What we do
Ā mātau mahi
- Recent stories
- The perfect system
- Visitor Care Manaaki Manuhiri: “The support removed my financial and mental stress”
- Napier flood: Finding a warm, dry and safe place
- Visitor Care Manaaki Manuhiri: “It means we still have food in the fridge”
- Beyond the visible impact: Red Cross provides psychosocial support to flood-affected residents in Napier
- See all stories
Shop with us
Nau mai, hoko atu
- Get involved Donate
Kiwi nurses, midwives and health workers are providing urgent support to people fleeing violence in Myanmar, as families continue to cross the border into Bangladesh.
So far, New Zealand Red Cross has deployed five aid workers to support the international response in Bangladesh, where thousands of people are arriving every week from Myanmar. Another two aid workers are scheduled to depart before Christmas.
More than 625,000 people, fleeing violence in Myanmar’s Rakhine state, have arrived in Bangladesh since August, joining another 200,000 who fled earlier. The arrival of so many people in such a short time has seriously strained resources and infrastructure in Bangladesh’s Cox’s Bazar area. Thousands are in need of food, safe water, shelter and health care.
Whangarei midwife Donna Collins, who has been working in Cox’s Bazar for almost a month, says it is hard seeing pregnant women arriving across the border with nothing but their children. Many are suffering from health problems after walking long distances with little food or water.
“These are the toughest women I have ever encountered. Some days I feel angry that we are the ambulance at the bottom of a massive cliff … To see such human suffering is gut-wrenching."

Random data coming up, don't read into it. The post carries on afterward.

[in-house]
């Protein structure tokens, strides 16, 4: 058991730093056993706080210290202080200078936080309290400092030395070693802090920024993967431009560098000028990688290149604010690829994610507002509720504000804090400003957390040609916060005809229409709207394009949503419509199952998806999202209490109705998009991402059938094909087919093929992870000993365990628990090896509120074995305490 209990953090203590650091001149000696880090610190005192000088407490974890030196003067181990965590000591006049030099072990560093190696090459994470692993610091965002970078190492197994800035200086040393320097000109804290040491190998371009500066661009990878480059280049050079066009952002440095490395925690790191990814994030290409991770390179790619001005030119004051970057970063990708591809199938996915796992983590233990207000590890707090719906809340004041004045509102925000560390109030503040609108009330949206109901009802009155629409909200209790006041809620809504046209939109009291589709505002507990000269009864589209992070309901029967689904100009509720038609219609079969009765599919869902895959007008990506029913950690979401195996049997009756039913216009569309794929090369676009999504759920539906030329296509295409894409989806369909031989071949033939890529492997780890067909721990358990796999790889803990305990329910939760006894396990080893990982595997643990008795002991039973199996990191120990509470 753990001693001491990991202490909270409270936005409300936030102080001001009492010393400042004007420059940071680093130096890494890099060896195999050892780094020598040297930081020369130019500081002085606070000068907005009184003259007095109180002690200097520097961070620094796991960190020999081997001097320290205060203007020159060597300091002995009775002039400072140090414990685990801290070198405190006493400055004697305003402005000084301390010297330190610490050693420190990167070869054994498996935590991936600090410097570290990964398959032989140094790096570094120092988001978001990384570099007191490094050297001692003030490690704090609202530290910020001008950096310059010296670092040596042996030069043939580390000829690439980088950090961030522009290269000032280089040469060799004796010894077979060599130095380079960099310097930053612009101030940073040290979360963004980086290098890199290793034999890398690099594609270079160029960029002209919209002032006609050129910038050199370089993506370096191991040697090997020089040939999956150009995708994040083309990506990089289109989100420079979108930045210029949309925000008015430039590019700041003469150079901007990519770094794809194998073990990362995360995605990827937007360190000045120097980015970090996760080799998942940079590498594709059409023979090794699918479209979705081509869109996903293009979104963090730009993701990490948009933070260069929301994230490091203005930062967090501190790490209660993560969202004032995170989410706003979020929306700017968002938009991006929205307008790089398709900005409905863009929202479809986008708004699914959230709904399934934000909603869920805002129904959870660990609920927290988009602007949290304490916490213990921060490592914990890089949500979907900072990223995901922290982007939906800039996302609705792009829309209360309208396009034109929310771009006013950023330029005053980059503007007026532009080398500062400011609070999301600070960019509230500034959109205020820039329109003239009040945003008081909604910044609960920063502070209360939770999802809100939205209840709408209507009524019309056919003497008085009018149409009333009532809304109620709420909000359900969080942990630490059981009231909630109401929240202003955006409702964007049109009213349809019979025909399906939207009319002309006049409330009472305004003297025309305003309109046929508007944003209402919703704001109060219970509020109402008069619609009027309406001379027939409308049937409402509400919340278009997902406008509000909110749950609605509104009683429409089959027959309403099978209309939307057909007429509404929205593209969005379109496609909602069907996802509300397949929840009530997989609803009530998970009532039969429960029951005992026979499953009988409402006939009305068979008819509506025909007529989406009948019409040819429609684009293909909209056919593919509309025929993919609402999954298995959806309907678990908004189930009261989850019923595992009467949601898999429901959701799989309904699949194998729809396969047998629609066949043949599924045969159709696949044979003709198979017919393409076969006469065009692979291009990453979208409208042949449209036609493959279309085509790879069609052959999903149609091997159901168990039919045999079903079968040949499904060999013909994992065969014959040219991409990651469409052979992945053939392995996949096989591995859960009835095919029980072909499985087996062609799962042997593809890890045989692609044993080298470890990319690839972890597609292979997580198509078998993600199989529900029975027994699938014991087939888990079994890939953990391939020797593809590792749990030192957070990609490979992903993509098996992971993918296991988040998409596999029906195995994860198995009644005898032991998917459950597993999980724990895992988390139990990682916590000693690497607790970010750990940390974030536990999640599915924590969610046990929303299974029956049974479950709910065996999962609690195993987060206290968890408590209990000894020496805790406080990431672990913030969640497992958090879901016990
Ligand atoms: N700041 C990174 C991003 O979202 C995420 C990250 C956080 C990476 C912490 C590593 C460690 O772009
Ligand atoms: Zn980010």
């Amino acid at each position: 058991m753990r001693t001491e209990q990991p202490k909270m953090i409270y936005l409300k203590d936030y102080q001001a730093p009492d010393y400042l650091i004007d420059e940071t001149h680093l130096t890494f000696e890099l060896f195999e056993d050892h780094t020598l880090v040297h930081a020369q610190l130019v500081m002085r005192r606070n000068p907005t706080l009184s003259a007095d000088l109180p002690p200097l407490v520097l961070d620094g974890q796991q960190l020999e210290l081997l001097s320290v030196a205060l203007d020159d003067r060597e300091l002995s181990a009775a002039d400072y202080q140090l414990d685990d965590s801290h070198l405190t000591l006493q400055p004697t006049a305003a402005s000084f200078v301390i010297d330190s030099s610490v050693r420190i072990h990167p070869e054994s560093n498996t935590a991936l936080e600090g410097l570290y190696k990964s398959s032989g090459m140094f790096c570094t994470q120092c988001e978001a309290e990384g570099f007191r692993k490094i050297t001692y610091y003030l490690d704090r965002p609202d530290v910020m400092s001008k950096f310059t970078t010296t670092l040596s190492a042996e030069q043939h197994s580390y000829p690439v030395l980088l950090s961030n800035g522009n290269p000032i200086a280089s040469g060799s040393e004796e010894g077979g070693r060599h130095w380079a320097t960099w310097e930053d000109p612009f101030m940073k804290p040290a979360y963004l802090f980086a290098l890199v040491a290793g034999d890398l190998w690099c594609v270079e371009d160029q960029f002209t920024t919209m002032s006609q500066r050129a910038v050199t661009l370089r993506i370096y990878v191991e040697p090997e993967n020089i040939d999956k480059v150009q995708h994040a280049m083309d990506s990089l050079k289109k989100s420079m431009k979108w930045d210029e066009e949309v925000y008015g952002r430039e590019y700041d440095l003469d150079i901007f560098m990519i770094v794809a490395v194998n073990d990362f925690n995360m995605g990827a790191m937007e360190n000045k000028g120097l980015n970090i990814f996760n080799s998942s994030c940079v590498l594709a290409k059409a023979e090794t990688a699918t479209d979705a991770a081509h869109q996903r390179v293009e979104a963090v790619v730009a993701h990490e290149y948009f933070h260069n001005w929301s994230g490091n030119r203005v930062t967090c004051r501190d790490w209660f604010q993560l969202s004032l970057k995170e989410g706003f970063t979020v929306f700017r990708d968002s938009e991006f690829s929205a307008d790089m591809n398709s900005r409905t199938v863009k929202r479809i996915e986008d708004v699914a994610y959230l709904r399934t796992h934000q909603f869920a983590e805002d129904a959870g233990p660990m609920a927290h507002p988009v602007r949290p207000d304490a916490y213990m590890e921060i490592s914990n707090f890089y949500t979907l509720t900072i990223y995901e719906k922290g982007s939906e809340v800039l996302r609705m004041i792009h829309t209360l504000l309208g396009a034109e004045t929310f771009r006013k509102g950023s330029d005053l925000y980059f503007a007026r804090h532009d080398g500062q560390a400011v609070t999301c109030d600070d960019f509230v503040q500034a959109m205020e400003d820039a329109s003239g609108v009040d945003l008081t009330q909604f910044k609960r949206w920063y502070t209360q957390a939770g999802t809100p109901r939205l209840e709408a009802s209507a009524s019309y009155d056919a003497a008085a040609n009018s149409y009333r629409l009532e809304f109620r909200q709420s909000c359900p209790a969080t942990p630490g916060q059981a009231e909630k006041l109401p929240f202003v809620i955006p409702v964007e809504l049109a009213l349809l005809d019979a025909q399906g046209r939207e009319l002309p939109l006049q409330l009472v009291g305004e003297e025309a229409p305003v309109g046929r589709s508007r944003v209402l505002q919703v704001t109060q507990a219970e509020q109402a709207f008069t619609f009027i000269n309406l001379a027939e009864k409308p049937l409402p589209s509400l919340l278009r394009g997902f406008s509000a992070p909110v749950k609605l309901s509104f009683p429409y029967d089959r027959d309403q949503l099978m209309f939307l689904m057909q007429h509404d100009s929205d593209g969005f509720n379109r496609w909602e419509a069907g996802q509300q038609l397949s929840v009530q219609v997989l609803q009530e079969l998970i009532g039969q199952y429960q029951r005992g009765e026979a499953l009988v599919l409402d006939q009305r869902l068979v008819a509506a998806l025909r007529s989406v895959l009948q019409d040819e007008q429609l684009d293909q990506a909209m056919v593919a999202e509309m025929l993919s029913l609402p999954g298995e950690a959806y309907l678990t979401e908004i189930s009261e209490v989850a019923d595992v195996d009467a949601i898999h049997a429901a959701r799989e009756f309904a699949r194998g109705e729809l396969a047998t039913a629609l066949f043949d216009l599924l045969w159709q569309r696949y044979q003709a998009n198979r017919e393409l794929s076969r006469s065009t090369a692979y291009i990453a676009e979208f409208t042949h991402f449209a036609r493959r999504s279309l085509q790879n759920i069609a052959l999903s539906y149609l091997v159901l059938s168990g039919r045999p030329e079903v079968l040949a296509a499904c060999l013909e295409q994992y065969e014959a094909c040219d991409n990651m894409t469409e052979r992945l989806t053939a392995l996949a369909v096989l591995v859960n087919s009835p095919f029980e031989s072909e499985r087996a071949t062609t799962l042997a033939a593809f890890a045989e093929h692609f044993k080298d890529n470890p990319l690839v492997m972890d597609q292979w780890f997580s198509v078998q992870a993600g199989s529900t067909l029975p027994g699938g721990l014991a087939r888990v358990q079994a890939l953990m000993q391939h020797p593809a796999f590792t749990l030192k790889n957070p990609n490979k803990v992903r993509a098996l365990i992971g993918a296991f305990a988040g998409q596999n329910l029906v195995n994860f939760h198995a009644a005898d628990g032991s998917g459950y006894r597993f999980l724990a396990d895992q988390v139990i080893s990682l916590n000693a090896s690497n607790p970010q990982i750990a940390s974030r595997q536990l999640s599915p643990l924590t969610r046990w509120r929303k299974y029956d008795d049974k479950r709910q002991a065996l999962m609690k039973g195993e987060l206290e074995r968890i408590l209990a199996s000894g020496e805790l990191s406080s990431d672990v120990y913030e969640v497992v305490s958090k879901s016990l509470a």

Nurse Guru Dev Singh has just returned from working in Cox’s Bazar, where she was shocked at the huge scale of the health problems Red Cross teams were seeing.
“There are children and babies with severe dehydration and malnutrition. I saw a baby so severely malnourished it just had skin on bone, the muscles had wasted away. Many lactating mothers and pregnant women are in a similar dire condition. Everywhere there are people with chest infections, pneumonia, diarrhoea and skin conditions like scabies.”
“Wall-to-wall human suffering”
Communications aid worker Corinne Ambler recently returned to Wellington after spending two months working in Bangladesh. She says it is the most serious, complex and difficult emergency she has worked in.
“The sheer scale of people needing help, combined with the monsoon rain, the heat and the lack of roads into camps is making it challenging for humanitarian agencies.
“There are people as far as the eye can see, living in squalid, muddy, filthy conditions, without enough food, water, toilets and showers. There are hundreds of thousands of babies and children, and most are malnourished.
“Babies are dying in front of our eyes. It is a heartbreaking and unbelievable situation, one that I can only describe as wall-to-wall human suffering.”
Red Cross Red Crescent response
Red Cross has opened a field hospital near the camps, staffed by both international and Bangladesh doctors and nurses. It has 60 beds, an isolation unit for diarrhoeal diseases such as cholera, an operating theatre, delivery suite, and three wards. It is totally self-sufficient with its own electricity and water supply, kitchen, sleeping quarters and laboratory.
The Red Crescent and Red Cross are running mobile medical clinics in some camps, as well as child-friendly spaces, and is distributing food, water, tarpaulins, rope, blankets, mosquito nets and hygiene kits.
Red Cross has also launched a cholera vaccination campaign to lower the risk of water-borne diseases spreading, and teams are providing psychological support in the camps to help people cope with the emotional challenges of their situation.
How to help
Support Red Cross’ work helping those affected by violence in Myanmar by donating to our emergency appeal.